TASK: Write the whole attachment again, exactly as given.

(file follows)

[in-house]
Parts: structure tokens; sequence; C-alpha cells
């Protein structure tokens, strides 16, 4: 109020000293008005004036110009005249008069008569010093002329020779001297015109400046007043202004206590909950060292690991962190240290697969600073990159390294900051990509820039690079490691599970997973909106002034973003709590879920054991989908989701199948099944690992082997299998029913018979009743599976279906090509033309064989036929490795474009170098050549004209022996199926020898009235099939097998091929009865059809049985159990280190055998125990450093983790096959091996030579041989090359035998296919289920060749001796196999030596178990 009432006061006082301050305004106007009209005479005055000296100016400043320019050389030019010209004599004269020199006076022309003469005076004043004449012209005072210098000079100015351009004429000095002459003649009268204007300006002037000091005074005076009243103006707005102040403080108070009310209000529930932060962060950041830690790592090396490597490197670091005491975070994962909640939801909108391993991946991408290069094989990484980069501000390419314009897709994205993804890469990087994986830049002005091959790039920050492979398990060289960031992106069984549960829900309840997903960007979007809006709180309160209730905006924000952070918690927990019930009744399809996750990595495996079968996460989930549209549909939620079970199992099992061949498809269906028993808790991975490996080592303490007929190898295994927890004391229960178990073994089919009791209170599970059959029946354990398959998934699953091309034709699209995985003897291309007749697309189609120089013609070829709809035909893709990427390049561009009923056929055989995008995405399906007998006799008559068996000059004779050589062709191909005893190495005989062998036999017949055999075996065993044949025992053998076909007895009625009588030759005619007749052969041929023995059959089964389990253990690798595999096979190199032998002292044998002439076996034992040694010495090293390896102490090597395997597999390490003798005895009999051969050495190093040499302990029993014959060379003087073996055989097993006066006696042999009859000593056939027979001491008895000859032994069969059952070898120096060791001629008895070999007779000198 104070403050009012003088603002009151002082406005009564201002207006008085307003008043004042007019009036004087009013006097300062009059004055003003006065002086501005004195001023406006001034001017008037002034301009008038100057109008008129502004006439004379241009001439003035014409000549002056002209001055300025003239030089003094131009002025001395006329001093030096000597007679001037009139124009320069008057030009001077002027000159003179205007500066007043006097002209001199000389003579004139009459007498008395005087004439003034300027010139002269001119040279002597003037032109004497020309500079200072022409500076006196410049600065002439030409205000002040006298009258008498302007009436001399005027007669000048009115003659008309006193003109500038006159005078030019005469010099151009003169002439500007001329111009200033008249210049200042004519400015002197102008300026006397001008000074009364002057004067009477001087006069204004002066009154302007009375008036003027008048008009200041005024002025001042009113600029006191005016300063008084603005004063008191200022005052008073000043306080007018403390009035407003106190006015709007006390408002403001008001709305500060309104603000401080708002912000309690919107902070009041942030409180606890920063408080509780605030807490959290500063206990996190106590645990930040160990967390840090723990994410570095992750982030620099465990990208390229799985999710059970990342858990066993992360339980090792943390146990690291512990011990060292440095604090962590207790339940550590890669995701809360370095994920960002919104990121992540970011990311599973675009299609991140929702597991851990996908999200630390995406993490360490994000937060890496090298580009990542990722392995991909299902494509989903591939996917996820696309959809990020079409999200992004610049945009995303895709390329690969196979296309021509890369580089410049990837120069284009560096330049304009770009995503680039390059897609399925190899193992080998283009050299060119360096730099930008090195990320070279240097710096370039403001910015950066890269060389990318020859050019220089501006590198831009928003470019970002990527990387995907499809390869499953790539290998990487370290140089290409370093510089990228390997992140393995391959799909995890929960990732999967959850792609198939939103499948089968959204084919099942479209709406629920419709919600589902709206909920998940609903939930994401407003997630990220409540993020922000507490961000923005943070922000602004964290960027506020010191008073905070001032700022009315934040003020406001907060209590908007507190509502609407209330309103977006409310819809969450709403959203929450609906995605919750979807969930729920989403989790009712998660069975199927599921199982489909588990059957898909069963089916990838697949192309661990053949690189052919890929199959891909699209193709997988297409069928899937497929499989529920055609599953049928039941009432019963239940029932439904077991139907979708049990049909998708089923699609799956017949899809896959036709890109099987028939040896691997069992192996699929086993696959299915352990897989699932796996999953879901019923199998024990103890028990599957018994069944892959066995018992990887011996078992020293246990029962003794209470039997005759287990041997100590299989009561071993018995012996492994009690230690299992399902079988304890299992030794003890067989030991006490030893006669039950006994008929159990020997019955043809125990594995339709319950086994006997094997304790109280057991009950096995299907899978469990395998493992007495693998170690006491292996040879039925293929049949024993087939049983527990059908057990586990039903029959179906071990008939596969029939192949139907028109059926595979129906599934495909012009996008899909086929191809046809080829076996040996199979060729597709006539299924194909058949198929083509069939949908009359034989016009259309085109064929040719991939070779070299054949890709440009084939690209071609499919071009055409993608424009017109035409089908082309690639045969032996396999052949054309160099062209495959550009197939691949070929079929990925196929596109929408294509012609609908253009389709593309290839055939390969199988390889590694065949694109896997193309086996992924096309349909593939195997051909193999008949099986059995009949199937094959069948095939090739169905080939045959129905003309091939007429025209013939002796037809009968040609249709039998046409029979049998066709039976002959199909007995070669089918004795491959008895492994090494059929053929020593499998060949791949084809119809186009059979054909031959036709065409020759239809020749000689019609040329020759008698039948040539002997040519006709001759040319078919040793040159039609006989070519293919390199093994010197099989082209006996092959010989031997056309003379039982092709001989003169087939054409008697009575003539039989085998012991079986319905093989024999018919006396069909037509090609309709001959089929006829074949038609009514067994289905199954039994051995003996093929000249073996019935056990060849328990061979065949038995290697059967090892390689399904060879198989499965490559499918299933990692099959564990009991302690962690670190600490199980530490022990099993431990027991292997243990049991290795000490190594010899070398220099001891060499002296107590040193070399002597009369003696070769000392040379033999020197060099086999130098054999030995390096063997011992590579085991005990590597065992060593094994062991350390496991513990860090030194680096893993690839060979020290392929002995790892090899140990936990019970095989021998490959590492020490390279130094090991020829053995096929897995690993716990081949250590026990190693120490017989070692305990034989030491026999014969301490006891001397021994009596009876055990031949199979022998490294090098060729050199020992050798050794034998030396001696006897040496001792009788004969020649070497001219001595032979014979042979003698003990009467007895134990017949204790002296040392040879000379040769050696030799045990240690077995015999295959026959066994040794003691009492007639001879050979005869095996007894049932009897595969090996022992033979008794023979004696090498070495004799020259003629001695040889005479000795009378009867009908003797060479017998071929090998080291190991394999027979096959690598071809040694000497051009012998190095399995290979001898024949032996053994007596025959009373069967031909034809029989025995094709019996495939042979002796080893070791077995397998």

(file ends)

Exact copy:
[in-house]
Parts: structure tokens; sequence; C-alpha cells
């Protein structure tokens, strides 16, 4: 109020000293008005004036110009005249008069008569010093002329020779001297015109400046007043202004206590909950060292690991962190240290697969600073990159390294900051990509820039690079490691599970997973909106002034973003709590879920054991989908989701199948099944690992082997299998029913018979009743599976279906090509033309064989036929490795474009170098050549004209022996199926020898009235099939097998091929009865059809049985159990280190055998125990450093983790096959091996030579041989090359035998296919289920060749001796196999030596178990 009432006061006082301050305004106007009209005479005055000296100016400043320019050389030019010209004599004269020199006076022309003469005076004043004449012209005072210098000079100015351009004429000095002459003649009268204007300006002037000091005074005076009243103006707005102040403080108070009310209000529930932060962060950041830690790592090396490597490197670091005491975070994962909640939801909108391993991946991408290069094989990484980069501000390419314009897709994205993804890469990087994986830049002005091959790039920050492979398990060289960031992106069984549960829900309840997903960007979007809006709180309160209730905006924000952070918690927990019930009744399809996750990595495996079968996460989930549209549909939620079970199992099992061949498809269906028993808790991975490996080592303490007929190898295994927890004391229960178990073994089919009791209170599970059959029946354990398959998934699953091309034709699209995985003897291309007749697309189609120089013609070829709809035909893709990427390049561009009923056929055989995008995405399906007998006799008559068996000059004779050589062709191909005893190495005989062998036999017949055999075996065993044949025992053998076909007895009625009588030759005619007749052969041929023995059959089964389990253990690798595999096979190199032998002292044998002439076996034992040694010495090293390896102490090597395997597999390490003798005895009999051969050495190093040499302990029993014959060379003087073996055989097993006066006696042999009859000593056939027979001491008895000859032994069969059952070898120096060791001629008895070999007779000198 104070403050009012003088603002009151002082406005009564201002207006008085307003008043004042007019009036004087009013006097300062009059004055003003006065002086501005004195001023406006001034001017008037002034301009008038100057109008008129502004006439004379241009001439003035014409000549002056002209001055300025003239030089003094131009002025001395006329001093030096000597007679001037009139124009320069008057030009001077002027000159003179205007500066007043006097002209001199000389003579004139009459007498008395005087004439003034300027010139002269001119040279002597003037032109004497020309500079200072022409500076006196410049600065002439030409205000002040006298009258008498302007009436001399005027007669000048009115003659008309006193003109500038006159005078030019005469010099151009003169002439500007001329111009200033008249210049200042004519400015002197102008300026006397001008000074009364002057004067009477001087006069204004002066009154302007009375008036003027008048008009200041005024002025001042009113600029006191005016300063008084603005004063008191200022005052008073000043306080007018403390009035407003106190006015709007006390408002403001008001709305500060309104603000401080708002912000309690919107902070009041942030409180606890920063408080509780605030807490959290500063206990996190106590645990930040160990967390840090723990994410570095992750982030620099465990990208390229799985999710059970990342858990066993992360339980090792943390146990690291512990011990060292440095604090962590207790339940550590890669995701809360370095994920960002919104990121992540970011990311599973675009299609991140929702597991851990996908999200630390995406993490360490994000937060890496090298580009990542990722392995991909299902494509989903591939996917996820696309959809990020079409999200992004610049945009995303895709390329690969196979296309021509890369580089410049990837120069284009560096330049304009770009995503680039390059897609399925190899193992080998283009050299060119360096730099930008090195990320070279240097710096370039403001910015950066890269060389990318020859050019220089501006590198831009928003470019970002990527990387995907499809390869499953790539290998990487370290140089290409370093510089990228390997992140393995391959799909995890929960990732999967959850792609198939939103499948089968959204084919099942479209709406629920419709919600589902709206909920998940609903939930994401407003997630990220409540993020922000507490961000923005943070922000602004964290960027506020010191008073905070001032700022009315934040003020406001907060209590908007507190509502609407209330309103977006409310819809969450709403959203929450609906995605919750979807969930729920989403989790009712998660069975199927599921199982489909588990059957898909069963089916990838697949192309661990053949690189052919890929199959891909699209193709997988297409069928899937497929499989529920055609599953049928039941009432019963239940029932439904077991139907979708049990049909998708089923699609799956017949899809896959036709890109099987028939040896691997069992192996699929086993696959299915352990897989699932796996999953879901019923199998024990103890028990599957018994069944892959066995018992990887011996078992020293246990029962003794209470039997005759287990041997100590299989009561071993018995012996492994009690230690299992399902079988304890299992030794003890067989030991006490030893006669039950006994008929159990020997019955043809125990594995339709319950086994006997094997304790109280057991009950096995299907899978469990395998493992007495693998170690006491292996040879039925293929049949024993087939049983527990059908057990586990039903029959179906071990008939596969029939192949139907028109059926595979129906599934495909012009996008899909086929191809046809080829076996040996199979060729597709006539299924194909058949198929083509069939949908009359034989016009259309085109064929040719991939070779070299054949890709440009084939690209071609499919071009055409993608424009017109035409089908082309690639045969032996396999052949054309160099062209495959550009197939691949070929079929990925196929596109929408294509012609609908253009389709593309290839055939390969199988390889590694065949694109896997193309086996992924096309349909593939195997051909193999008949099986059995009949199937094959069948095939090739169905080939045959129905003309091939007429025209013939002796037809009968040609249709039998046409029979049998066709039976002959199909007995070669089918004795491959008895492994090494059929053929020593499998060949791949084809119809186009059979054909031959036709065409020759239809020749000689019609040329020759008698039948040539002997040519006709001759040319078919040793040159039609006989070519293919390199093994010197099989082209006996092959010989031997056309003379039982092709001989003169087939054409008697009575003539039989085998012991079986319905093989024999018919006396069909037509090609309709001959089929006829074949038609009514067994289905199954039994051995003996093929000249073996019935056990060849328990061979065949038995290697059967090892390689399904060879198989499965490559499918299933990692099959564990009991302690962690670190600490199980530490022990099993431990027991292997243990049991290795000490190594010899070398220099001891060499002296107590040193070399002597009369003696070769000392040379033999020197060099086999130098054999030995390096063997011992590579085991005990590597065992060593094994062991350390496991513990860090030194680096893993690839060979020290392929002995790892090899140990936990019970095989021998490959590492020490390279130094090991020829053995096929897995690993716990081949250590026990190693120490017989070692305990034989030491026999014969301490006891001397021994009596009876055990031949199979022998490294090098060729050199020992050798050794034998030396001696006897040496001792009788004969020649070497001219001595032979014979042979003698003990009467007895134990017949204790002296040392040879000379040769050696030799045990240690077995015999295959026959066994040794003691009492007639001879050979005869095996007894049932009897595969090996022992033979008794023979004696090498070495004799020259003629001695040889005479000795009378009867009908003797060479017998071929090998080291190991394999027979096959690598071809040694000497051009012998190095399995290979001898024949032996053994007596025959009373069967031909034809029989025995094709019996495939042979002796080893070791077995397998």